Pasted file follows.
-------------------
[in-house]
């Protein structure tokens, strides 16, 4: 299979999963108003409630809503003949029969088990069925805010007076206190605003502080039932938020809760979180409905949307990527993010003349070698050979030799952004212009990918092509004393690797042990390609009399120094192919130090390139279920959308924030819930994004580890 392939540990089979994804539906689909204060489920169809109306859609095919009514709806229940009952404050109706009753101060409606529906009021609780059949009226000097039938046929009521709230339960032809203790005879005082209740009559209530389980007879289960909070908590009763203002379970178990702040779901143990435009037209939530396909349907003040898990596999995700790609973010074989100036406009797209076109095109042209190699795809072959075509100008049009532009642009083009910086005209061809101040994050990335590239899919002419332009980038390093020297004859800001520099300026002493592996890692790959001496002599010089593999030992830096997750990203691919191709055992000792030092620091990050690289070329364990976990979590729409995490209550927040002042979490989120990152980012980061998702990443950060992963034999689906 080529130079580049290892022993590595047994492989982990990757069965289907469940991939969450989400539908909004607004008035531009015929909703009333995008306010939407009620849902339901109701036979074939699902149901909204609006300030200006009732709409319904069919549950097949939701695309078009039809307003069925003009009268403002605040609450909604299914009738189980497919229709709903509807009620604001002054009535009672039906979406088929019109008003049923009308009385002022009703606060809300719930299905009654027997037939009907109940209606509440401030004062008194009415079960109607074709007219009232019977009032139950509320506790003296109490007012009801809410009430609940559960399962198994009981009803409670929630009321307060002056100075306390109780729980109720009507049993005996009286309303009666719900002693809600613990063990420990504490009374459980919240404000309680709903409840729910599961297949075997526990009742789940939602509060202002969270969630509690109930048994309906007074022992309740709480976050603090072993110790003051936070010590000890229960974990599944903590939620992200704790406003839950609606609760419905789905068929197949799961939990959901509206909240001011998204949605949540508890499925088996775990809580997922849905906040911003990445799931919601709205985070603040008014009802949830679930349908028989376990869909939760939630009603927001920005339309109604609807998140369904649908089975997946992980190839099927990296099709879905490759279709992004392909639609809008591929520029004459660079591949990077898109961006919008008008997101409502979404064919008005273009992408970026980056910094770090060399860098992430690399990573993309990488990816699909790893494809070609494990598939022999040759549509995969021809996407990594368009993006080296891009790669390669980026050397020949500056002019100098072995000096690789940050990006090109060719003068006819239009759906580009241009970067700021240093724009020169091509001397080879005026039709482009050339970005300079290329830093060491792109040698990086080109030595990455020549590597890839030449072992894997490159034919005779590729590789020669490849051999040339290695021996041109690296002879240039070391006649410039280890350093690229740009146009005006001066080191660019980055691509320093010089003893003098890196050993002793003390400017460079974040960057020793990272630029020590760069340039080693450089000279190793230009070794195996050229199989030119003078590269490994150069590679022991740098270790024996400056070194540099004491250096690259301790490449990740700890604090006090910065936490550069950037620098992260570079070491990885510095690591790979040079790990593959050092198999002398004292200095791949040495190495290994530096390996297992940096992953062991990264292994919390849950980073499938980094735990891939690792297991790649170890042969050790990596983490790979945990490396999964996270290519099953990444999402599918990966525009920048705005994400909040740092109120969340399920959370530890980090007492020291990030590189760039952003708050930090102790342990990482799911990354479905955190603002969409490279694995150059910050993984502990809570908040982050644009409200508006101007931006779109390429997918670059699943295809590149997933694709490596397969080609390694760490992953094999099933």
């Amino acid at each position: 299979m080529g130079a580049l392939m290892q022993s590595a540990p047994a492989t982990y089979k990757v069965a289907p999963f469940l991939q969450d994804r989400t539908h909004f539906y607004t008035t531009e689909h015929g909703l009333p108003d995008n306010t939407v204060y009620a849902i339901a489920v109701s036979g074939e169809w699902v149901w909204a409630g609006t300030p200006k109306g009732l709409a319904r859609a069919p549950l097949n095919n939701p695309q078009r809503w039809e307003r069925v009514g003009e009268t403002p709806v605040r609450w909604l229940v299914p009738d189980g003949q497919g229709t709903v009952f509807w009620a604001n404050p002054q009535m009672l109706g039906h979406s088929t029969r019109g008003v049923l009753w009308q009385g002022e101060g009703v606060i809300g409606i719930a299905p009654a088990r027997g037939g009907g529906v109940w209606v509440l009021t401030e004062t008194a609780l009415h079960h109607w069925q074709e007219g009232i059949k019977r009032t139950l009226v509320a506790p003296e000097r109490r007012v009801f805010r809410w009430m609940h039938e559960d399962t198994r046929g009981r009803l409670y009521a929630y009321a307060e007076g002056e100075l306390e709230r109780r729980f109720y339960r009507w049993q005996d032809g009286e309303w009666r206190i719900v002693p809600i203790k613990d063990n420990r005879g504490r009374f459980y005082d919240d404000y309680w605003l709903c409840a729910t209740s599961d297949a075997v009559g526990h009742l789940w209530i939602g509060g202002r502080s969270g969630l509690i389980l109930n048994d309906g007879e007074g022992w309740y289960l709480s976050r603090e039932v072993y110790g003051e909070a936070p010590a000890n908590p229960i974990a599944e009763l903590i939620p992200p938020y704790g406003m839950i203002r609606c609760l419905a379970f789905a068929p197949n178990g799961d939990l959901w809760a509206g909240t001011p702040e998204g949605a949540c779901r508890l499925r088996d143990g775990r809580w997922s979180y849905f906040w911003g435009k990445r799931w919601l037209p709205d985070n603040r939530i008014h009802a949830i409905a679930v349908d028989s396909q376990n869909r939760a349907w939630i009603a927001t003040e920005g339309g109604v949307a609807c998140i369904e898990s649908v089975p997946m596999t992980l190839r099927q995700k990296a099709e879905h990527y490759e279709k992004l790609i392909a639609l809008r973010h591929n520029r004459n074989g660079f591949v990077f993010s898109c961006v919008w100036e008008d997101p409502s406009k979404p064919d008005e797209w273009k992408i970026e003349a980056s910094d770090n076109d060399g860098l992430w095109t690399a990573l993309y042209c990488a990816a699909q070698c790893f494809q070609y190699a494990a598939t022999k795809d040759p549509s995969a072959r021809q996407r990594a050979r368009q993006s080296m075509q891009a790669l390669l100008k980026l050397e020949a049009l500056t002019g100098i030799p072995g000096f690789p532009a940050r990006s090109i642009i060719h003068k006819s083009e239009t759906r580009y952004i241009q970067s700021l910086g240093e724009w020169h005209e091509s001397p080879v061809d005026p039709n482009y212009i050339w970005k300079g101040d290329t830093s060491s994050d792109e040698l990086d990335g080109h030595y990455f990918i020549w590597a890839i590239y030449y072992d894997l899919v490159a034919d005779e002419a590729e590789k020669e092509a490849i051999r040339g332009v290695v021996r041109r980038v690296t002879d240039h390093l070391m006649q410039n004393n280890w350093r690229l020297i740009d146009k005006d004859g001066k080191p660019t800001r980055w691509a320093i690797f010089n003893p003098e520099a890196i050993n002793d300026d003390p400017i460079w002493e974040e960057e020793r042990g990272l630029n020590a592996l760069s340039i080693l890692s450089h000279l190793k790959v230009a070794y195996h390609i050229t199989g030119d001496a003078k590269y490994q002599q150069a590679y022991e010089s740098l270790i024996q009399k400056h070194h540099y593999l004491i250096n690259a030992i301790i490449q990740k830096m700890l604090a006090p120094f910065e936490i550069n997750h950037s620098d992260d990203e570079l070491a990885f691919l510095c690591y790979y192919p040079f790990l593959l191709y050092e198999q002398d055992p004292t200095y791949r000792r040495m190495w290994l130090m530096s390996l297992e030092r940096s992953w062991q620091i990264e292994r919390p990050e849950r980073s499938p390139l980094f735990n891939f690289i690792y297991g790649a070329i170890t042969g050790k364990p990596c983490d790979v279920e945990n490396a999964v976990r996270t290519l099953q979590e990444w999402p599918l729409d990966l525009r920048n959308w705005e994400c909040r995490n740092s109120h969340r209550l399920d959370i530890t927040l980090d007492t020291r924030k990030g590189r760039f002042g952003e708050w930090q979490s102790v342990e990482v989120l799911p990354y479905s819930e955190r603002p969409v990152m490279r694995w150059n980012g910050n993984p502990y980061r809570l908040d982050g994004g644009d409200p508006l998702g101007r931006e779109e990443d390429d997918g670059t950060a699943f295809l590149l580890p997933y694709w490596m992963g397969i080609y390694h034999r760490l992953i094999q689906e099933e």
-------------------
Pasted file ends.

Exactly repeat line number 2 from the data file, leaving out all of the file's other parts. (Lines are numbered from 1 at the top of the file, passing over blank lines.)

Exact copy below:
């Protein structure tokens, strides 16, 4: 299979999963108003409630809503003949029969088990069925805010007076206190605003502080039932938020809760979180409905949307990527993010003349070698050979030799952004212009990918092509004393690797042990390609009399120094192919130090390139279920959308924030819930994004580890 392939540990089979994804539906689909204060489920169809109306859609095919009514709806229940009952404050109706009753101060409606529906009021609780059949009226000097039938046929009521709230339960032809203790005879005082209740009559209530389980007879289960909070908590009763203002379970178990702040779901143990435009037209939530396909349907003040898990596999995700790609973010074989100036406009797209076109095109042209190699795809072959075509100008049009532009642009083009910086005209061809101040994050990335590239899919002419332009980038390093020297004859800001520099300026002493592996890692790959001496002599010089593999030992830096997750990203691919191709055992000792030092620091990050690289070329364990976990979590729409995490209550927040002042979490989120990152980012980061998702990443950060992963034999689906 080529130079580049290892022993590595047994492989982990990757069965289907469940991939969450989400539908909004607004008035531009015929909703009333995008306010939407009620849902339901109701036979074939699902149901909204609006300030200006009732709409319904069919549950097949939701695309078009039809307003069925003009009268403002605040609450909604299914009738189980497919229709709903509807009620604001002054009535009672039906979406088929019109008003049923009308009385002022009703606060809300719930299905009654027997037939009907109940209606509440401030004062008194009415079960109607074709007219009232019977009032139950509320506790003296109490007012009801809410009430609940559960399962198994009981009803409670929630009321307060002056100075306390109780729980109720009507049993005996009286309303009666719900002693809600613990063990420990504490009374459980919240404000309680709903409840729910599961297949075997526990009742789940939602509060202002969270969630509690109930048994309906007074022992309740709480976050603090072993110790003051936070010590000890229960974990599944903590939620992200704790406003839950609606609760419905789905068929197949799961939990959901509206909240001011998204949605949540508890499925088996775990809580997922849905906040911003990445799931919601709205985070603040008014009802949830679930349908028989376990869909939760939630009603927001920005339309109604609807998140369904649908089975997946992980190839099927990296099709879905490759279709992004392909639609809008591929520029004459660079591949990077898109961006919008008008997101409502979404064919008005273009992408970026980056910094770090060399860098992430690399990573993309990488990816699909790893494809070609494990598939022999040759549509995969021809996407990594368009993006080296891009790669390669980026050397020949500056002019100098072995000096690789940050990006090109060719003068006819239009759906580009241009970067700021240093724009020169091509001397080879005026039709482009050339970005300079290329830093060491792109040698990086080109030595990455020549590597890839030449072992894997490159034919005779590729590789020669490849051999040339290695021996041109690296002879240039070391006649410039280890350093690229740009146009005006001066080191660019980055691509320093010089003893003098890196050993002793003390400017460079974040960057020793990272630029020590760069340039080693450089000279190793230009070794195996050229199989030119003078590269490994150069590679022991740098270790024996400056070194540099004491250096690259301790490449990740700890604090006090910065936490550069950037620098992260570079070491990885510095690591790979040079790990593959050092198999002398004292200095791949040495190495290994530096390996297992940096992953062991990264292994919390849950980073499938980094735990891939690792297991790649170890042969050790990596983490790979945990490396999964996270290519099953990444999402599918990966525009920048705005994400909040740092109120969340399920959370530890980090007492020291990030590189760039952003708050930090102790342990990482799911990354479905955190603002969409490279694995150059910050993984502990809570908040982050644009409200508006101007931006779109390429997918670059699943295809590149997933694709490596397969080609390694760490992953094999099933």